Can there be an atheistic Judaism? Is there any way for secular Jews to affirm their Jewish identity and commitments in an intellectually consistent way? This is the central issue of Sherwin Wine’s book Judaism Beyond God. Wine has a monumental task cut out for him in arguing the case for Humanistic Judaism, cutting against the grain of 3,000 years of tradition. He traces the effects the secular revolution has had on the Jewish community and presents a bold vision for modern Jewish identity attached to a strongly humanist ideology. In his opening chapter “The Jew,” Wine addresses his target audience as “those Jews who are not traditional, [and] who want to integrate their Jewish identity with their personal convictions” (5). Judaism Beyond God succeeds in offering them an enticing and persuasive option.
Wine’s argument is rather simple. Judaism is an ideology about the importance of being Jewish. The central questions of any form of Judaism are “why be Jewish” and “who is a Jew?” Traditional Judaism’s answer to these questions have centered on God and halakha. However, the “Secular Revolution” has undermined the traditional dogmas of Judaism. God and halakha are no longer intellectually satisfactory answers. The belief system that has replaced the traditional religion is humanism, which is a philosophy of life focused on reason as the means of understanding the world and human dignity as the central philosophical and political concern. The fundamental question becomes what is the humanistic value of Jewish identity? Wine finds the answer in the historic experience of the Jewish people. The historic suffering of the Jews, particularly in the Holocaust, exposes the disconnection between Jewish experience and the traditional ideology. Jewish history proves that if God exists, God does not care about or intervene in human history. Therefore, Wine argues,
“Jewish experience testifies to the need for reason and dignity. To be Jewish is to feel the indifference of the universe and the terror of self-reliance. But […] there is no alternative to self-reliance. Jewish identity is attached to Jewish memory. And Jewish memory is an encyclopedia of reasons for agnosticism, skepticism, and human striving” (99).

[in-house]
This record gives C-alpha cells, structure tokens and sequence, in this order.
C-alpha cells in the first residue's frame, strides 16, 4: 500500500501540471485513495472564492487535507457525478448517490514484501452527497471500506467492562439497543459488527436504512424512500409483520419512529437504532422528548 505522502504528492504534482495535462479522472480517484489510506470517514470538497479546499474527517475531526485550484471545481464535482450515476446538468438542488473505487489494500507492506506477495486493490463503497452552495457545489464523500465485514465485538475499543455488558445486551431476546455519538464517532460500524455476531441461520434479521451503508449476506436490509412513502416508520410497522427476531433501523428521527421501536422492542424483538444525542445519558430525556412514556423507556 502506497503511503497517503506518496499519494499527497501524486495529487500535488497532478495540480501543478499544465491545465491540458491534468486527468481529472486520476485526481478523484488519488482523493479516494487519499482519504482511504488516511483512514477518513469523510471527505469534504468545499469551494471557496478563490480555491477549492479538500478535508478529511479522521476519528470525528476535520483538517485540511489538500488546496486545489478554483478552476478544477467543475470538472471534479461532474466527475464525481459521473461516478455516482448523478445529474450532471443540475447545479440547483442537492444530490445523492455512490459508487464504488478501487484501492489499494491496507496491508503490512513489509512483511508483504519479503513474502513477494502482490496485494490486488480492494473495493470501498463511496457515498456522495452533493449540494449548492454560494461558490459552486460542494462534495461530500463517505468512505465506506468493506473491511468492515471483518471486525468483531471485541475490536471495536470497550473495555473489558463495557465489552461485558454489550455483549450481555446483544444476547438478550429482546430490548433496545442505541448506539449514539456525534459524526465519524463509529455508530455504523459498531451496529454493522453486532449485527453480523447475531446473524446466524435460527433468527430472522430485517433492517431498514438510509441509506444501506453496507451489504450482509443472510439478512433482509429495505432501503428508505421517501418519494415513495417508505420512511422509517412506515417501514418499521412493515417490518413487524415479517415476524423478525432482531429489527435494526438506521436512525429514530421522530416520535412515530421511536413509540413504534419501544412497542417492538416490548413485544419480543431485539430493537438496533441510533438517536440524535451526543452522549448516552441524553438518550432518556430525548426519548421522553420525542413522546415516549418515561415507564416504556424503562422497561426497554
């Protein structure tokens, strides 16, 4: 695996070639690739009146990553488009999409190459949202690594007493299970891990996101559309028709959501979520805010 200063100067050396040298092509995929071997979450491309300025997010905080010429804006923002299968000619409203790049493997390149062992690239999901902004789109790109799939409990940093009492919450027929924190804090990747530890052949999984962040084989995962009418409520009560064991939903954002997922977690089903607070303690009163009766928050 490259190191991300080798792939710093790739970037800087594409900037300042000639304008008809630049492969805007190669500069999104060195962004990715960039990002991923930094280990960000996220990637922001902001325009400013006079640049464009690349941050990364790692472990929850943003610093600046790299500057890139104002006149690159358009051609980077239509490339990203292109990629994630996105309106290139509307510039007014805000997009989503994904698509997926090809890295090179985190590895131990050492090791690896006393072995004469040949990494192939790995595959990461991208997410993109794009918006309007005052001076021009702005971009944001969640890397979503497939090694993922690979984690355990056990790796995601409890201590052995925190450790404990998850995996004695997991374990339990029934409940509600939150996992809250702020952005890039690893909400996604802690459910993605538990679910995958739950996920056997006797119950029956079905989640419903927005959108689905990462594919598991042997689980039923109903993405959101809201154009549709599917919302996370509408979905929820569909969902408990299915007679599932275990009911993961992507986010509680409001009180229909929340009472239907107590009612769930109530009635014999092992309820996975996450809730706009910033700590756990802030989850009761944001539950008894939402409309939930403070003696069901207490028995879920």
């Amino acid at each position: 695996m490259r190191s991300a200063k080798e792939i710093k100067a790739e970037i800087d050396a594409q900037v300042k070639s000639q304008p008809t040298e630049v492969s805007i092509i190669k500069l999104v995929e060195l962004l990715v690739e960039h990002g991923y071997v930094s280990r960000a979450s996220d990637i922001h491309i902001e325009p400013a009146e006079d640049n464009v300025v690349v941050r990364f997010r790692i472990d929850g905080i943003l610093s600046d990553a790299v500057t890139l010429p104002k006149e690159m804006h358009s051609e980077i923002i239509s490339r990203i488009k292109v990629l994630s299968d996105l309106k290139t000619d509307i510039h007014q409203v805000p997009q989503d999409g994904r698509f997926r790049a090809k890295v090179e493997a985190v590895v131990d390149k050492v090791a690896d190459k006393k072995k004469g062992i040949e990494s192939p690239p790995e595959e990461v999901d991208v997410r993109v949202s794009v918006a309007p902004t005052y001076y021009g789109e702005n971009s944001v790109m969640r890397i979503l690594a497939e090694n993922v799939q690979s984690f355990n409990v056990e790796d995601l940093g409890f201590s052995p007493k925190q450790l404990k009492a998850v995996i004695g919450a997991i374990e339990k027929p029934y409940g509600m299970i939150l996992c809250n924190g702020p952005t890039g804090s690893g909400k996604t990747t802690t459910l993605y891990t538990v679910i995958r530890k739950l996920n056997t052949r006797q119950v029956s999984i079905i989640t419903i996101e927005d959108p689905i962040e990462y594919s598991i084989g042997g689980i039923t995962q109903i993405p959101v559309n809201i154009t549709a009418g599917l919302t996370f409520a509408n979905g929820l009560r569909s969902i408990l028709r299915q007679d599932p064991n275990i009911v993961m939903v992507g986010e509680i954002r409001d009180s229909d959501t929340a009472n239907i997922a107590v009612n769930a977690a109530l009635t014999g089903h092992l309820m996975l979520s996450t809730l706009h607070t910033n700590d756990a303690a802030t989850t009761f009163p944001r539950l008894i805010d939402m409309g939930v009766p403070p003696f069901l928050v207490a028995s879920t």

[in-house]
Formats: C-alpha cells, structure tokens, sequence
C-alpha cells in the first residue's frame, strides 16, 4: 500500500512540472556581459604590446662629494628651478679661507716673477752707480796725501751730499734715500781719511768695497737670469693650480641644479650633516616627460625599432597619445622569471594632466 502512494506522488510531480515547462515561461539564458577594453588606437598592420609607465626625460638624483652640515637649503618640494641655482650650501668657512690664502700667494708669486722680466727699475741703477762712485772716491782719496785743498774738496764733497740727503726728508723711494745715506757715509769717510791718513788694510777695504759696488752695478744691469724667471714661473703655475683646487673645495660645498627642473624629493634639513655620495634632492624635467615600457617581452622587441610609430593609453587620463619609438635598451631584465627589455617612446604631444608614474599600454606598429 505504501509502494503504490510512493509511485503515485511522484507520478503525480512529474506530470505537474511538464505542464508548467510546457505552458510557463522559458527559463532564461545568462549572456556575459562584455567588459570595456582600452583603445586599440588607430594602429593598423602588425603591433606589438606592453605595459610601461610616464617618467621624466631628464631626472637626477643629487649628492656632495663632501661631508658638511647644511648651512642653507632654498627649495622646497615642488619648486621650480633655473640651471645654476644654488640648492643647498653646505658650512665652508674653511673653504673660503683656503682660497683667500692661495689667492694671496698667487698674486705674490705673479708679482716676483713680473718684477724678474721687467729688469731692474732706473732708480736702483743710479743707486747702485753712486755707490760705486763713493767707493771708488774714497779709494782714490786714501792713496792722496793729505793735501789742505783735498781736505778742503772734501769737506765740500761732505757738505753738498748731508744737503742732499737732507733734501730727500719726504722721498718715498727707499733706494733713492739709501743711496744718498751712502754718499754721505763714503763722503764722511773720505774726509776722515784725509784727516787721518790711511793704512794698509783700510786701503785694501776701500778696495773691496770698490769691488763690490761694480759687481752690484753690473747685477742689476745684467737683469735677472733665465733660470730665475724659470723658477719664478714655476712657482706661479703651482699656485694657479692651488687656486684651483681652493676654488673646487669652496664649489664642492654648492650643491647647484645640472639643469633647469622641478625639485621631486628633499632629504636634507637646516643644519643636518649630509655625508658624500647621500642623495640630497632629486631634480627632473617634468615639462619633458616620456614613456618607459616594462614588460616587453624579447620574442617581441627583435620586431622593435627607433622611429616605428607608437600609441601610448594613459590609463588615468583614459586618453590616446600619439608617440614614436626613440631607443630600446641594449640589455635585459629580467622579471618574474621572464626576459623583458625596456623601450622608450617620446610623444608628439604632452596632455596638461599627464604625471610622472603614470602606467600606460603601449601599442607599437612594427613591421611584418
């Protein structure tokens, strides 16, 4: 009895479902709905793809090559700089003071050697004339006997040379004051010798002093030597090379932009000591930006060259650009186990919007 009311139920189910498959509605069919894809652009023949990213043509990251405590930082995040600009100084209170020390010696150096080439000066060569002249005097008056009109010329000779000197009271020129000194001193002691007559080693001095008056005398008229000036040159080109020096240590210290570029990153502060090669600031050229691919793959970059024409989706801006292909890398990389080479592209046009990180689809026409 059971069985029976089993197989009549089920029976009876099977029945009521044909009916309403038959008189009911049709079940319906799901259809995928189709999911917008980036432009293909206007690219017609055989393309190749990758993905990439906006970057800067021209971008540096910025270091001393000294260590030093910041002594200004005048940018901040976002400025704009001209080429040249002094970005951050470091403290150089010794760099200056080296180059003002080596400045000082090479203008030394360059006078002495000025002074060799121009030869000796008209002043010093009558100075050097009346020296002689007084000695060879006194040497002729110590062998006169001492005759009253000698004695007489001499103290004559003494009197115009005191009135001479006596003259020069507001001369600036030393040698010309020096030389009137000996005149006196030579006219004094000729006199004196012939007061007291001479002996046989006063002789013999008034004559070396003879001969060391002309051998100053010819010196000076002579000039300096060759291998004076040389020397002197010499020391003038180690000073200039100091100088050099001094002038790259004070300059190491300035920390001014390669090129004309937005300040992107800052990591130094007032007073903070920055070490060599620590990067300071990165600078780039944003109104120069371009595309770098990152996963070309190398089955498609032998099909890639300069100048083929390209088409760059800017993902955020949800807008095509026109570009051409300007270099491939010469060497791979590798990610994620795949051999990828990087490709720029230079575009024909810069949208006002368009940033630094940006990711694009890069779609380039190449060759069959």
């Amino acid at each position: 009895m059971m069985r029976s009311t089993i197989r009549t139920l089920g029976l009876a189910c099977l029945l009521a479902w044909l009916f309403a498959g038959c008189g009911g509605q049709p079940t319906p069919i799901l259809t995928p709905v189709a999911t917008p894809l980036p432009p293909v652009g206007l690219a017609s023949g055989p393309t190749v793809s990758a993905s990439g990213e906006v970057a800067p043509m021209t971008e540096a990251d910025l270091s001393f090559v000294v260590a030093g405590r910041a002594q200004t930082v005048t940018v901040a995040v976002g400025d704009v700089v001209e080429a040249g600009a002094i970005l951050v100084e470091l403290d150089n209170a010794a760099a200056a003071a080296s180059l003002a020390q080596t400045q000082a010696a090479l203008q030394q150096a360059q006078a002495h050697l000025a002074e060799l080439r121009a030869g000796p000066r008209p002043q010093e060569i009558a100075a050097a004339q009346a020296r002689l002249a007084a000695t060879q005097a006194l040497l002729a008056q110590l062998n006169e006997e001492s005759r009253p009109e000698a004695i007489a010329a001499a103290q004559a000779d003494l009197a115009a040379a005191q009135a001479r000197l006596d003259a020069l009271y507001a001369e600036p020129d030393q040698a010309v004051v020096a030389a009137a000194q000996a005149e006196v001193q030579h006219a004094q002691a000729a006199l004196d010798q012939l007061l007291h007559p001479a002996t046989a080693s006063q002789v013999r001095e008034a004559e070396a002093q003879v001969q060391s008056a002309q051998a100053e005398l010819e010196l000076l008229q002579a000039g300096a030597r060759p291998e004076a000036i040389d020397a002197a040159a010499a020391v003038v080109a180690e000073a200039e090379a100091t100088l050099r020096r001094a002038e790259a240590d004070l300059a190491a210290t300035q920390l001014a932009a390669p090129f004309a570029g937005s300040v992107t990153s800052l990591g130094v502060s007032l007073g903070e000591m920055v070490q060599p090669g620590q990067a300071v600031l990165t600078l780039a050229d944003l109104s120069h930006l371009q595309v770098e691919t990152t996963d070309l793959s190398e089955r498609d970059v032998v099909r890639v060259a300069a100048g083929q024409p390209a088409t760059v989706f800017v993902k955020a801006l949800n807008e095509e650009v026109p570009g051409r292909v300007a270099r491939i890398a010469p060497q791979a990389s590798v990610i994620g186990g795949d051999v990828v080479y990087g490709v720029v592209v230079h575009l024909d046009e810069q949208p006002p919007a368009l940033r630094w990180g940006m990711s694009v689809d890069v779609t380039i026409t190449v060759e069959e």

The study of Jewish history is therefore central to Wine’s conception of Humanistic Judaism. Just as the study of the Torah defines the essence of rabbinic Judaism, “the study of Jewish history defines the first Jewish commitment of humanistic Jews” (114). This history must be thoroughly secular, human centered, and focused on more than religious practices and the rise and role of monotheism. In particular, antisemitism must be taken into account as the source of much of historic Jewish suffering. Wine goes so far as to claim that antisemitism was the primary force in shaping the modern Ashkenazi “Jewish personality,” which he defines through three broad characteristics: skepticism, humor, and self-reliance (117). Coincidentally, these traits tend to be foundational for Jewish humanism, which Wine claims is part of an “underground” counter-tradition that was unable to openly express itself in previous eras.
After arguing for the humanistic significance of Jewish identity, Wine turns his attention to “reconnecting Jewish identity with a strong personal philosophy of life,” the philosophy of humanism. Wine outlines the necessary commitments of his ideological secular humanistic Judaism. Truth and reason are the overriding commitments; and they must take precedence over tradition only for tradition’s sake. The question “is it true” is more important than the question “is it Jewish?” Humanistic Judaism must address the existential concerns of real people and offer guidance on how to live in the real world, including humanistic “spirituality.” It must provide role models, symbols, literature, poetry, music, and holiday celebrations that consistently express humanistic beliefs and values along with intellectual principles, essays, and books. It must be pluralistic and allow room for civil debate within the broad parameters of humanism. These commitments must shape the way that Humanistic Judaism is given expression in its literature, holidays, and life-cycle celebrations.
The remainder of the book deals with Jewish humanist approaches to standard Jewish issues. Which holidays and life cycle events should be celebrated and in what way? What should the relationship and attitude of Diaspora Jewry be toward Israel and vice versa? How should Humanistic Jews handle intermarriage and conversion, and what should the relationship be like between Humanistic Jews and the broader Jewish and humanist communities? What kind of spirituality is consistent with Humanistic Judaism? The final chapter is a call for secular Jews to do away with timidity and ambivalence and to embrace an unapologetic Humanistic Judaism. A non-theistic Judaism that is not defined by its disbelief in tradition, but by its own strong beliefs in humanism and the humanistic value of Jewish identity.